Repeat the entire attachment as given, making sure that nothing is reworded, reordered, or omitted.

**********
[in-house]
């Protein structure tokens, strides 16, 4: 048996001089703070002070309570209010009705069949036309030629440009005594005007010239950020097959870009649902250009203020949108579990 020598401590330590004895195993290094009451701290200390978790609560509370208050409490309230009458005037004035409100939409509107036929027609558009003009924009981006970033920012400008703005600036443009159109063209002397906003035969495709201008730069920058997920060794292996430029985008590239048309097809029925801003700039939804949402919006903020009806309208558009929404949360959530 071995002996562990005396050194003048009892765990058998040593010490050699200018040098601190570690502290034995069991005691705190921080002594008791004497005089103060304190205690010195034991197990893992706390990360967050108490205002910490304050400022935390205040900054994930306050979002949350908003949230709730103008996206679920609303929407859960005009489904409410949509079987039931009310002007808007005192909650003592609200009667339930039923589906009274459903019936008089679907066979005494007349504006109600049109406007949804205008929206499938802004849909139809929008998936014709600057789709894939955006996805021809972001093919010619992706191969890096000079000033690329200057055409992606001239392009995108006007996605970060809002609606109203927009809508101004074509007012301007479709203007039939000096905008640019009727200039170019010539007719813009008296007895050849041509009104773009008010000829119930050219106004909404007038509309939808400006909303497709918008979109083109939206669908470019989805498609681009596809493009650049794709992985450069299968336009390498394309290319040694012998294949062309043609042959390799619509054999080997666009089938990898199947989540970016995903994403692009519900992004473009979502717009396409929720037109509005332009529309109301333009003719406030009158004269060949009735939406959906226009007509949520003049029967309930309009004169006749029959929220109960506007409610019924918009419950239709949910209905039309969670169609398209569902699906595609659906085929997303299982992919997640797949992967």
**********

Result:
[in-house]
């Protein structure tokens, strides 16, 4: 048996001089703070002070309570209010009705069949036309030629440009005594005007010239950020097959870009649902250009203020949108579990 020598401590330590004895195993290094009451701290200390978790609560509370208050409490309230009458005037004035409100939409509107036929027609558009003009924009981006970033920012400008703005600036443009159109063209002397906003035969495709201008730069920058997920060794292996430029985008590239048309097809029925801003700039939804949402919006903020009806309208558009929404949360959530 071995002996562990005396050194003048009892765990058998040593010490050699200018040098601190570690502290034995069991005691705190921080002594008791004497005089103060304190205690010195034991197990893992706390990360967050108490205002910490304050400022935390205040900054994930306050979002949350908003949230709730103008996206679920609303929407859960005009489904409410949509079987039931009310002007808007005192909650003592609200009667339930039923589906009274459903019936008089679907066979005494007349504006109600049109406007949804205008929206499938802004849909139809929008998936014709600057789709894939955006996805021809972001093919010619992706191969890096000079000033690329200057055409992606001239392009995108006007996605970060809002609606109203927009809508101004074509007012301007479709203007039939000096905008640019009727200039170019010539007719813009008296007895050849041509009104773009008010000829119930050219106004909404007038509309939808400006909303497709918008979109083109939206669908470019989805498609681009596809493009650049794709992985450069299968336009390498394309290319040694012998294949062309043609042959390799619509054999080997666009089938990898199947989540970016995903994403692009519900992004473009979502717009396409929720037109509005332009529309109301333009003719406030009158004269060949009735939406959906226009007509949520003049029967309930309009004169006749029959929220109960506007409610019924918009419950239709949910209905039309969670169609398209569902699906595609659906085929997303299982992919997640797949992967």